New Laws Make Gift Cards More Appealing; the Regulations Are Designed to Protect Consumers from Fees That Can Steal Funds

By Bauerlein, David | The Florida Times Union, November 14, 2010 | Go to article overview

New Laws Make Gift Cards More Appealing; the Regulations Are Designed to Protect Consumers from Fees That Can Steal Funds


Bauerlein, David, The Florida Times Union


Byline: DAVID BAUERLEIN

Gift cards continue to march across the retail landscape.

As in past years, they are expected to be popular items for holiday season shoppers.

In a new wrinkle, some retailers are making it possible to order gift cards online via Facebook and then send them in electronic form directly from one Facebook friend to another. Sears and Kmart announced last week their Facebook pages would give Facebook users that option to order and send the retailer's eGift card. The eGift card would either show up on the recipient's Facebook wall or at an e-mail address, along with instructions for how to use it.

If you decide to buy gift cards for someone, there are some new consumer protections aimed at ensuring fine print won't drain value from the gift card before the recipient gets around to spending it.

Let's start by breaking down the two main categories of gift cards - the kind that is issued by a specific retailer for use at only its stores or restaurants, and the second kind that is issued by banks and can be widely used.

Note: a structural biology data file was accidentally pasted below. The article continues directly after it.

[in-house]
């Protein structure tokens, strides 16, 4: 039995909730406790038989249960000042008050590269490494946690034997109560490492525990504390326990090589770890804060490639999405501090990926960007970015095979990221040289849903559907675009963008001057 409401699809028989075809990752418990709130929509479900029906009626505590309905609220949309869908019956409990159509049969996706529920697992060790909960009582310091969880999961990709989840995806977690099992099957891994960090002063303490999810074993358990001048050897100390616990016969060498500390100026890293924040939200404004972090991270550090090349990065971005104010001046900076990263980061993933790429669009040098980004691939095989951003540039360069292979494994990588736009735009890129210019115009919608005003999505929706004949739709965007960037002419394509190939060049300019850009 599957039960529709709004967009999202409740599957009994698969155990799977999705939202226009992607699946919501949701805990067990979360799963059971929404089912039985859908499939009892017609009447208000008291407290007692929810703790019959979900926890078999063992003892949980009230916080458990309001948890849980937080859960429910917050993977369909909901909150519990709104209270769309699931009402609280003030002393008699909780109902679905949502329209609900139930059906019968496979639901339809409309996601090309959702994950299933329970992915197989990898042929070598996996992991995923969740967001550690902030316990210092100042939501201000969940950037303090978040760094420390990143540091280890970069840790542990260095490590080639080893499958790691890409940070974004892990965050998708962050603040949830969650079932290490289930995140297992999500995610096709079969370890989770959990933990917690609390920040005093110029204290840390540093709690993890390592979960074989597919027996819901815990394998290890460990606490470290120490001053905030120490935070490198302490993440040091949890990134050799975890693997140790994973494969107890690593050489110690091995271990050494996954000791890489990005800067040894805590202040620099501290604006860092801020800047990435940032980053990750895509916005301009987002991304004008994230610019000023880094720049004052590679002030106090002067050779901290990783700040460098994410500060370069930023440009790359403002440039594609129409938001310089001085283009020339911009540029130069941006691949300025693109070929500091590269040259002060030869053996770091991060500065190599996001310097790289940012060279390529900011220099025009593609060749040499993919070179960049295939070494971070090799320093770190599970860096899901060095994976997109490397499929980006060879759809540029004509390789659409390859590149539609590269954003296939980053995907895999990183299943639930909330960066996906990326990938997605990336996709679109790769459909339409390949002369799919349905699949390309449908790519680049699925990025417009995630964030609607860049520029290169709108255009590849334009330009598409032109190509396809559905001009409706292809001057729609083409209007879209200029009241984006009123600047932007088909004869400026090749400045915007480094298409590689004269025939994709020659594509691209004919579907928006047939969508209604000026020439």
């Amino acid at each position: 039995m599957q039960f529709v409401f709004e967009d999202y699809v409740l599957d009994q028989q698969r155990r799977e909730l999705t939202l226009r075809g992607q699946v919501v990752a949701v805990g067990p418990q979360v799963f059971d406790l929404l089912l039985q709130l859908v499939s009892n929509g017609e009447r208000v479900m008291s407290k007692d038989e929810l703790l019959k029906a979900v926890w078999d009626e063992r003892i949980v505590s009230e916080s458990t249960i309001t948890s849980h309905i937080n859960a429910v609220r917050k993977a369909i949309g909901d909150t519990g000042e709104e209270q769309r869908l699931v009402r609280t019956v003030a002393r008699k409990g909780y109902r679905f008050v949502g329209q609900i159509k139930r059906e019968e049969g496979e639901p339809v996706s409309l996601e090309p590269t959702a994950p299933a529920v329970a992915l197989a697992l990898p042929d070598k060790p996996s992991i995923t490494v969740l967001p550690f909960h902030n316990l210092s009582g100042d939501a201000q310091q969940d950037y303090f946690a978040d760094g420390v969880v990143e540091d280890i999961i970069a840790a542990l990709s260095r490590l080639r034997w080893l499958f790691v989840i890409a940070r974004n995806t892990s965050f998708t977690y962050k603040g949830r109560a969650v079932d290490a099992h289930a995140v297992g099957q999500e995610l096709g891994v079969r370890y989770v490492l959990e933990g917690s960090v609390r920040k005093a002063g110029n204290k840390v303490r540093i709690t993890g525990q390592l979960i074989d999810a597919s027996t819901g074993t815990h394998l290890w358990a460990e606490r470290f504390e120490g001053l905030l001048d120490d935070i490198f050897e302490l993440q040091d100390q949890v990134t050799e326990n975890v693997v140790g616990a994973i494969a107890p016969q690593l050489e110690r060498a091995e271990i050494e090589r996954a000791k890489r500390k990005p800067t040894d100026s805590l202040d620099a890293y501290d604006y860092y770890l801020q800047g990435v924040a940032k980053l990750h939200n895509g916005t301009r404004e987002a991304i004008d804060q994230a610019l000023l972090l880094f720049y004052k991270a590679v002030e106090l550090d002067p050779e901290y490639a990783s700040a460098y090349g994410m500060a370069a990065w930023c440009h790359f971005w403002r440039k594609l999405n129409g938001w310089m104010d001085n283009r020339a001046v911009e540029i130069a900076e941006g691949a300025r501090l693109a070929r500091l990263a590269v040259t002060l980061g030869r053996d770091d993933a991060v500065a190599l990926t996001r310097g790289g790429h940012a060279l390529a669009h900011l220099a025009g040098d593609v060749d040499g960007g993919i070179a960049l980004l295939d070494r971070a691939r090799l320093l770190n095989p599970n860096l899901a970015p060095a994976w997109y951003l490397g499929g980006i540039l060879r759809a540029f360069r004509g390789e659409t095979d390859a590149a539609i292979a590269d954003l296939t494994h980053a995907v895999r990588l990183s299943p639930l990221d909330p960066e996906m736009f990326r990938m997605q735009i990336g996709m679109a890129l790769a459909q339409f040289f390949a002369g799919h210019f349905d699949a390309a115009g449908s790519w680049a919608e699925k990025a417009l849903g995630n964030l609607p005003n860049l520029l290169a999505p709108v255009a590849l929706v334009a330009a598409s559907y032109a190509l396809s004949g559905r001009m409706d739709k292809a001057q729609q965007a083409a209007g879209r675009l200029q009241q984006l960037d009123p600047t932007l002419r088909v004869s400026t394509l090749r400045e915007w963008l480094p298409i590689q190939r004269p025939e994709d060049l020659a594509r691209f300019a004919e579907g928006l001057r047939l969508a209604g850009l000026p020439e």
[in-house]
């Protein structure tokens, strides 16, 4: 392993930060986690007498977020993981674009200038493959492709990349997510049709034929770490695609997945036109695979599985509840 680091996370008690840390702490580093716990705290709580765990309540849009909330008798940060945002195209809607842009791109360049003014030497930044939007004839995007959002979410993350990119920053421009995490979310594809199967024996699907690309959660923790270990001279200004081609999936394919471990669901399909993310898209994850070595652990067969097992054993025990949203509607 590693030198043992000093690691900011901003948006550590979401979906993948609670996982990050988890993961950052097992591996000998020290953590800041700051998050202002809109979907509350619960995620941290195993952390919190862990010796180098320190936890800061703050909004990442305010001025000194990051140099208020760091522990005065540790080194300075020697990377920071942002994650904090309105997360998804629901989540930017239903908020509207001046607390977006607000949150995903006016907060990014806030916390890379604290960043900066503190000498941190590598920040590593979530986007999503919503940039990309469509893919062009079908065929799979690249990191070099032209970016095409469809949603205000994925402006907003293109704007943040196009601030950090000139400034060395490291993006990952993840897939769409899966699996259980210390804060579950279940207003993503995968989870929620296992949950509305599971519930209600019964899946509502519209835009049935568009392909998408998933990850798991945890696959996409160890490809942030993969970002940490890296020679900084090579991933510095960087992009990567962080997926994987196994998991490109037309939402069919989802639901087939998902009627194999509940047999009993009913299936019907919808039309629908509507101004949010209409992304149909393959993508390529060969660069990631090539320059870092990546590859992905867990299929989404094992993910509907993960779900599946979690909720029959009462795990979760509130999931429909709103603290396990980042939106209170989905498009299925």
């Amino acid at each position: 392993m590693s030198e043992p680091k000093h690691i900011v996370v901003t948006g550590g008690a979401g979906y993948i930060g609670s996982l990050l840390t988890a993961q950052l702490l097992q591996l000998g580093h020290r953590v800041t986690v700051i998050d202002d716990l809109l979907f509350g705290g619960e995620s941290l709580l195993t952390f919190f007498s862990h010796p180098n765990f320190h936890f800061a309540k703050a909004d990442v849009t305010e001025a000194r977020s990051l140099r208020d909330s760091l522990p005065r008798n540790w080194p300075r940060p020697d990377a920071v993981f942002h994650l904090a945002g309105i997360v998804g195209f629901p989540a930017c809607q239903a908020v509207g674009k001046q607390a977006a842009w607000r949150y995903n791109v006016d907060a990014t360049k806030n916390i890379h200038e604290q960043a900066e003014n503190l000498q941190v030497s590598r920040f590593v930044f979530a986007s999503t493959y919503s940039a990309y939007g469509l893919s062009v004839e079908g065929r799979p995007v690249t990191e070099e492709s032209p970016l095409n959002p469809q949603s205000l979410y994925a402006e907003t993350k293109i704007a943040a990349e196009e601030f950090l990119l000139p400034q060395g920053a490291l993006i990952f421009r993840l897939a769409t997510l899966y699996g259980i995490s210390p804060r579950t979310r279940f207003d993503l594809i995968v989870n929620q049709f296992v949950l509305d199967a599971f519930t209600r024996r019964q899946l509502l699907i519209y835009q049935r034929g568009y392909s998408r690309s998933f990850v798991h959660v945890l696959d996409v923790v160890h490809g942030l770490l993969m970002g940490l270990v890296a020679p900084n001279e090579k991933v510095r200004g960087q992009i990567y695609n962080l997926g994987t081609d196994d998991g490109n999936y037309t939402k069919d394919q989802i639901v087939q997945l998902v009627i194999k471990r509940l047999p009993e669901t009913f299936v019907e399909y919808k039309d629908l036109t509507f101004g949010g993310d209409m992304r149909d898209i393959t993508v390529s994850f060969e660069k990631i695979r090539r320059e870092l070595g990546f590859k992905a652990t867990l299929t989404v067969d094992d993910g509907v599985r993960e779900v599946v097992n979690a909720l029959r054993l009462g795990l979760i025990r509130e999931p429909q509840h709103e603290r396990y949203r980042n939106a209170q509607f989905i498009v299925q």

Florida has had a law on the books since 2007 that says the store-brand gift cards sold in Florida cannot have expiration dates or fees that lower the value of the cards. Many other states passed similar laws for the store brand cards. Consequently, retailers and restaurant chains across the country eliminated those gotcha features from their cards.

But Florida's law didn't apply to the bank gift cards issued by financial institutions. Those cards display the logo of American Express, Discover, MasterCard or Visa.

This year, the federal CARD Act that placed new regulations on the credit card industry also added some consumer safeguards for gift cards from financial institutions. They cannot expire for five years or charge inactivity fees until the gift card has not been used for at least 12 straight months.

That inactivity fee is typically $2.50 per month, according to a bankrate.com survey released this month. Not all bank cards charge the inactivity fee, but most do, bankrate.com found.

Still, a full year should be plenty of time to fully spend a gift card and avoid any activity fees, particularly because the advantage of the bank-issued gift card is it can be used wherever the card's logo - MasterCard or Visa, for instance - is taken. …

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